Kingsview CIO Scott Martin discusses oil prices, what gas prices might look like this summer and the possibility of fossil fuel creation in the US.
Program: Mornings with Maria
Station: Fox Business News
MARIA BARTIROMO: And it is time for the word on Wall Street. Top investors watching your money join me right now. Strategic Wealth Partners President and CEO Mark Tepper. UBS Financial Services Private Wealth Advisor Ali Macartney and Kingsview Wealth Management Chief Investment Officer Scott Martin. Great to see everybody this morning. Thank you so much for being here, Scott and kicking things off with you with this massive move in the price of oil. Crude traded as high as one hundred and sixteen dollars a barrel. That was the highest since 2008. We know that OPEC had their meeting yesterday saying that they will maintain an increase in output by 400000 barrels a day this month. That was lower than a lot was a lot of people were expecting. And yesterday I spoke with the power the future executive director Daniel Turner, about what he expects from the oil market. Listen to this.
DANIEL TURNER: One hundred and fifty easily. And if we do ever put sanctions on Russian oil, which is doubtful, but if they actually did, I think $200 a barrel oil is not impossible, and that will be devastating to our economy, to families.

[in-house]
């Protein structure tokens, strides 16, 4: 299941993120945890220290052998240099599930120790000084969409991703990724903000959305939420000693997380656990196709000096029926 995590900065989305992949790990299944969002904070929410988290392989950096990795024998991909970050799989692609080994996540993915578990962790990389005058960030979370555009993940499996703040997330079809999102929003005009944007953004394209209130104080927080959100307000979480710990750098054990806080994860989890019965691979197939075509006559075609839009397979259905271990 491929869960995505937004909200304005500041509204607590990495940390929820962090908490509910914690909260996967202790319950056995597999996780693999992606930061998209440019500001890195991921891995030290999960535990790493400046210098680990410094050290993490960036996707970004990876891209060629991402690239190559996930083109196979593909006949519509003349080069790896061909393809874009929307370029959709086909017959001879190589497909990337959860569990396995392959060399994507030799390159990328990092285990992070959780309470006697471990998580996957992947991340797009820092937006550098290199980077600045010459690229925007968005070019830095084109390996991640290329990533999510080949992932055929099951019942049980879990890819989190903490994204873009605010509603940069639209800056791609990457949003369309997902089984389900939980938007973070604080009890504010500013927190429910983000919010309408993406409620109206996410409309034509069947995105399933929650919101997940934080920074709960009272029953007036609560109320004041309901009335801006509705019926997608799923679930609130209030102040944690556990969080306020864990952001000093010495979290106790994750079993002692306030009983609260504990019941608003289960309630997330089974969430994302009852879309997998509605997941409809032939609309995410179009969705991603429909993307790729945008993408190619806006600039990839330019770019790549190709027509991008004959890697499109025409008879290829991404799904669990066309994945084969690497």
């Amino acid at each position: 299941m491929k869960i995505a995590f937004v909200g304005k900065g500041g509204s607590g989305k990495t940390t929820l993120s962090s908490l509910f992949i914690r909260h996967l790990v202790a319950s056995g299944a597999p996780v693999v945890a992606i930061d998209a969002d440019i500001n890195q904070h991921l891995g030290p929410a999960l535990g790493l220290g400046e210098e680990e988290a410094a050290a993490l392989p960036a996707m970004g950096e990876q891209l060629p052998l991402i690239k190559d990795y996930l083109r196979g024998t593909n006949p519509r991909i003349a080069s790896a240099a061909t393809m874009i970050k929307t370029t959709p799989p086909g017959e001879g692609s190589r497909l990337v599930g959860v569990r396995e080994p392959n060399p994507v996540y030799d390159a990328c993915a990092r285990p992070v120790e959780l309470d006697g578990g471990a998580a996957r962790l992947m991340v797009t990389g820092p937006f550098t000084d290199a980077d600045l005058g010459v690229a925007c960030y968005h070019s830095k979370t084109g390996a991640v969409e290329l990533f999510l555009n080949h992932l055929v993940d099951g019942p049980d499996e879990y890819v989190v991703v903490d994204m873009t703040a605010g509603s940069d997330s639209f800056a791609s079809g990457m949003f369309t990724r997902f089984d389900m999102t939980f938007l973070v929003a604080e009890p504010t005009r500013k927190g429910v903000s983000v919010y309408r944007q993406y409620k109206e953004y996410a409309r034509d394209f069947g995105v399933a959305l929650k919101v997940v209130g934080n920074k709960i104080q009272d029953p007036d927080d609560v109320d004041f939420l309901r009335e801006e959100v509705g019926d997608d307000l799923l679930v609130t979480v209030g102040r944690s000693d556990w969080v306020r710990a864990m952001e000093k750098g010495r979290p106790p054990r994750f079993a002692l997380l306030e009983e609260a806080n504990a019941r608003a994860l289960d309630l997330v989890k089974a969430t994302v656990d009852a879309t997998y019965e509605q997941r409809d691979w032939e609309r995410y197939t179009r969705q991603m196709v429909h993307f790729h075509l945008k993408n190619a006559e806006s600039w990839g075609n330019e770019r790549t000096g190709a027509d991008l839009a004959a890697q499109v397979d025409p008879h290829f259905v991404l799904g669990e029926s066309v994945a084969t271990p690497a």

BARTIROMO: Scottie, your reaction?
SCOTT MARTIN: I’m freaking out. You’ve been talking about it all morning, Maria, with some of the guests about just unlimited was a number that Donald Trump threw on there. And as you talked about with David earlier in the hour and five o’clock, the numbers are at least probably one 50 plus. He’s just heard from Daniel Turner there. So it’s scary. And it reminds me of a set up kind of similar to 2008, when oil prices spiked and then we had the economy get trashed. Now that was also on the back of the financial crisis, of course. But don’t forget that summer and how tough it was and how we’re coming up to a summer here when we’re coming out of COVID or we’re lifting the veil. The economy supposedly so great. Yet we’re going to be hitting summer driving season with with prices at seven or eight bucks a gallon. So the issue that I have more is the fact that you’ve been talking about it. Deggans said it earlier today, too. There’s just no plan as far as what this administration is delivering. The outlook is poor when it comes to any kind of support for fossil fuel creation here in the United States or utilization. And therefore, unless they come up with something different, this is definitely got a ticket to one 50 plus and possibly an economic recession not soon thereafter or very soon after.